There are a few ways a video generating device can lock to or interpret an external source. The video inputs on video synthesizers such as LZX Vidiot, and the LZX Expedition modular system (including the Visual Cortex module) include broadcast sync generators so they are capable of generating a video signal autonomously. As a result, their inputs try to genlock onto the external signal’s timing while keeping their own outputs very stable and consistent. When your input source comes from a device with erratic sync timings, the video synthesizer devices refuse to match their timing and this is what creates the behavior you’re seeing.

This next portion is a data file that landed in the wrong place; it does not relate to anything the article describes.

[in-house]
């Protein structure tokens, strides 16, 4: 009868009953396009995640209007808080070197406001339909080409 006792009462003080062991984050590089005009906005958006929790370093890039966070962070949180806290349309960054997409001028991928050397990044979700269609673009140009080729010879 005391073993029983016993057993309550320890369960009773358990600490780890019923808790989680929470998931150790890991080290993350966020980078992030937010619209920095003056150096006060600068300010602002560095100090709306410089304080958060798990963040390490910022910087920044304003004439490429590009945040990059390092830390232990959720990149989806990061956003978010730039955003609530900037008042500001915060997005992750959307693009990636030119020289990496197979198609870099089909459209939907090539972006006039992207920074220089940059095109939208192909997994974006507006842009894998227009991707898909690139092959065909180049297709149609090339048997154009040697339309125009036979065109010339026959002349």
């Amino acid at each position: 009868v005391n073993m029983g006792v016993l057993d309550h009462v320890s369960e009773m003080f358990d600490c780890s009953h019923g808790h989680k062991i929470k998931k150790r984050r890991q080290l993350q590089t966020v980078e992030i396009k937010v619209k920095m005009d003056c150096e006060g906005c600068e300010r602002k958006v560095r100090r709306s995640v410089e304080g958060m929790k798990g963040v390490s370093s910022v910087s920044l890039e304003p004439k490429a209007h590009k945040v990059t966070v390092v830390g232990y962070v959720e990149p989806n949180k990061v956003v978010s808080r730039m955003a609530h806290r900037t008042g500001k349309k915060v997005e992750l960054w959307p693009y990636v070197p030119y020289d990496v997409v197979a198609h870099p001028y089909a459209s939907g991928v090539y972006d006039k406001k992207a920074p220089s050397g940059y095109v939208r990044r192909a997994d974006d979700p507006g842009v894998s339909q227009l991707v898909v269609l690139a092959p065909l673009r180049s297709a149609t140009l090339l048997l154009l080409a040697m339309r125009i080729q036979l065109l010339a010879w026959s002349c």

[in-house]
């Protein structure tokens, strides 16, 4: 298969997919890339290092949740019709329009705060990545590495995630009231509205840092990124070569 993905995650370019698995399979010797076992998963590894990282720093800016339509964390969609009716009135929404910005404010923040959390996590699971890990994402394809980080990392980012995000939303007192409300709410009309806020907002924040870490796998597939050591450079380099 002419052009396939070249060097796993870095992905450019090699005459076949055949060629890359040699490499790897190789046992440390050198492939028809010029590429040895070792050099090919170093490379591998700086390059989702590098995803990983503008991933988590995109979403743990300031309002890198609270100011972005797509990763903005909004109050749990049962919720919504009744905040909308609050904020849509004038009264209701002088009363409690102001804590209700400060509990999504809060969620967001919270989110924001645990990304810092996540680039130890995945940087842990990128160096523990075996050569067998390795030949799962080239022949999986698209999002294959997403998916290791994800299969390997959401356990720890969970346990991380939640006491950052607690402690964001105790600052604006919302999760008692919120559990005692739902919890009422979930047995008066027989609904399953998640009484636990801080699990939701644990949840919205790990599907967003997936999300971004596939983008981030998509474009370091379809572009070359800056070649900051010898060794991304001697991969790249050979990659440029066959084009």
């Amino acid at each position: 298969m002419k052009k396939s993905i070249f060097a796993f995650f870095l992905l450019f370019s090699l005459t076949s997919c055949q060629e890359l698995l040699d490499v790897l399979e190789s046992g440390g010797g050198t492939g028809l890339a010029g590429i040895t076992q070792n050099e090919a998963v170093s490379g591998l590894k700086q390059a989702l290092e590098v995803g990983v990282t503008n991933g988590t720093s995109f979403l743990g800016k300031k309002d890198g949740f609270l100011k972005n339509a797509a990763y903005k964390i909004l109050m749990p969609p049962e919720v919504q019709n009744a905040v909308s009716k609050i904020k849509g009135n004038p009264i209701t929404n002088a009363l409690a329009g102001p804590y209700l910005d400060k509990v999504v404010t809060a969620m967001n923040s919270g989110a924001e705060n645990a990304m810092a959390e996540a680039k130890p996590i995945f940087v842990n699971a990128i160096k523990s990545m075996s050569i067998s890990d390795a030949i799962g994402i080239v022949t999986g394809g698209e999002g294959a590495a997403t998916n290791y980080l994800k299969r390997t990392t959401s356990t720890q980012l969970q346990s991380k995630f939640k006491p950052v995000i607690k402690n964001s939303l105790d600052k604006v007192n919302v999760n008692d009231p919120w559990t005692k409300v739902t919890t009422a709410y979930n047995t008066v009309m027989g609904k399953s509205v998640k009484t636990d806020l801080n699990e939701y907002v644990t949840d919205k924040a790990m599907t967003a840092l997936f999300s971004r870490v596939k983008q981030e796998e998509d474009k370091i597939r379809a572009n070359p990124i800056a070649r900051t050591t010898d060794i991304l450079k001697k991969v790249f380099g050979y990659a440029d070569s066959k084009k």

Due to the nature of VHS tapes as a playback medium, timing will always be inconsistent as the play head reads the signal off of the magnetic tape. Older tapes or older VCRs will make the timing even more erratic. You don’t notice this on most displays because the display is simply responding to the unstable timing.
To use your VHS tapes with your video synthesizer, you will need a device called a Time Base Corrector (TBC) between the VCR and the video synthesizer input. Some VCRs even have TBCs built in, and these would be ideal for your application, and likely give you a better quality image as well.